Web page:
Hines, Ore. -- The Oregon Department of Fish and Wildlife will host a public meeting on May 12 in Burns to outline plans to remove invasive goldfish from Mann Lake in order to restore the popular Lahontan cutthroat trout fishery.
The meeting will begin at 5:30 p.m. at the Oregon State Offices, 7809 W. Jackson, Suite 500, Burns, Ore. 97720. ODFW staff will outline plans to restore the fishery and describe a variety of volunteer opportunities for anglers who want to participate in the project.
According to ODFW district biologist Shannon Hurn, ODFW will treat the lake in August with rotenone, a plant-based fish toxicant that will kill the goldfish, and other fish species. The rotenone will break down quickly into non-toxic substances. Once the goldfish have been removed, the lake will be restocked with Lahontan cutthroat trout later this fall or early next spring.
“These desert lakes are very productive,” Hurn said. “If all goes well, Mann Lake should recovery quickly and anglers could be fishing for trophy-sized trout by 2012.”
Until recently, Mann Lake was a popular fishing destination known for its crystal clear waters and large Lahontan cutthroat trout, Hurn said. Lahontans are native to desert lakes in parts of California, Nevada and southeast Oregon and have been stocked in Mann Lake since the 1950s.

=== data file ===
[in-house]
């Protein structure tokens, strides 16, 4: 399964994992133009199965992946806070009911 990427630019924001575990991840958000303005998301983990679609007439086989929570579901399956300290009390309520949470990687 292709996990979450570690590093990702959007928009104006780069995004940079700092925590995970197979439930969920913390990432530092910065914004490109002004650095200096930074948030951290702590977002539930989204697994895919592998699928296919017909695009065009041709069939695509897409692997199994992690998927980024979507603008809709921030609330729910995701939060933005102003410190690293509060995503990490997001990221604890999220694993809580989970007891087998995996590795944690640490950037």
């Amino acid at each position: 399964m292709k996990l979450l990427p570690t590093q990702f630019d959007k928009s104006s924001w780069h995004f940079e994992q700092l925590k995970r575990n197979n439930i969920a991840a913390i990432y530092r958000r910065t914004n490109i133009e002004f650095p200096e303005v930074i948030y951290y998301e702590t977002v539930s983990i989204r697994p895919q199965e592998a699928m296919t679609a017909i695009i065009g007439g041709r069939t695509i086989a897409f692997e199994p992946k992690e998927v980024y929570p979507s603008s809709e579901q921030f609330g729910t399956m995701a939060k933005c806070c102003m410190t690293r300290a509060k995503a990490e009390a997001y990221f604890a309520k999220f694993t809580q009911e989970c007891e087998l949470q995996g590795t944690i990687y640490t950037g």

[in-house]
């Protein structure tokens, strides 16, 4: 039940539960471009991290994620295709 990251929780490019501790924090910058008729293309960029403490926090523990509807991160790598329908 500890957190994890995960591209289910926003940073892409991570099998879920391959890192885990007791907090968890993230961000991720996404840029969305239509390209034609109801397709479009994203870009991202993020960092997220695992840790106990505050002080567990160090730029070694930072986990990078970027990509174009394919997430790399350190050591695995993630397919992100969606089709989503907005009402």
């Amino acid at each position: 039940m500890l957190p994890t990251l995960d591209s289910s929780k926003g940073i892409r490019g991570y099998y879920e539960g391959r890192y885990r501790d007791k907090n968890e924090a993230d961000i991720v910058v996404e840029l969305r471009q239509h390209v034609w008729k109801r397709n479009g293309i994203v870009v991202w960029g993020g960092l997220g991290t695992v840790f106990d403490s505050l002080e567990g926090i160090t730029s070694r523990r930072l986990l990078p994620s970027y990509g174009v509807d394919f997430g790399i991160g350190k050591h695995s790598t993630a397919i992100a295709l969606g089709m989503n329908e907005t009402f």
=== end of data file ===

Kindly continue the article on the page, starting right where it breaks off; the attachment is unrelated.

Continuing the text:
According to Hurn, goldfish first appeared in Mann Lake in 2001, probably from an angler using live bait. Biologists initially hoped that the Lahontan cutthroat trout, which are aggressive feeders, would control goldfish populations. However, by 2005-2006 the trout fishery had begun to decline and instead anglers were catching goldfish up to 13.5 inches long.
Prior to the rotenone treatment, Hurn hopes to coordinate a volunteer effort to catch or net any remaining Lahontan cutthroat trout. They will be held in a nearby pond and placed back into Mann Lake once re-stocking begins.
Anglers interested in volunteering for the project should contact Shannon Hurn at the ODFW Hines office, (541) 573-6582.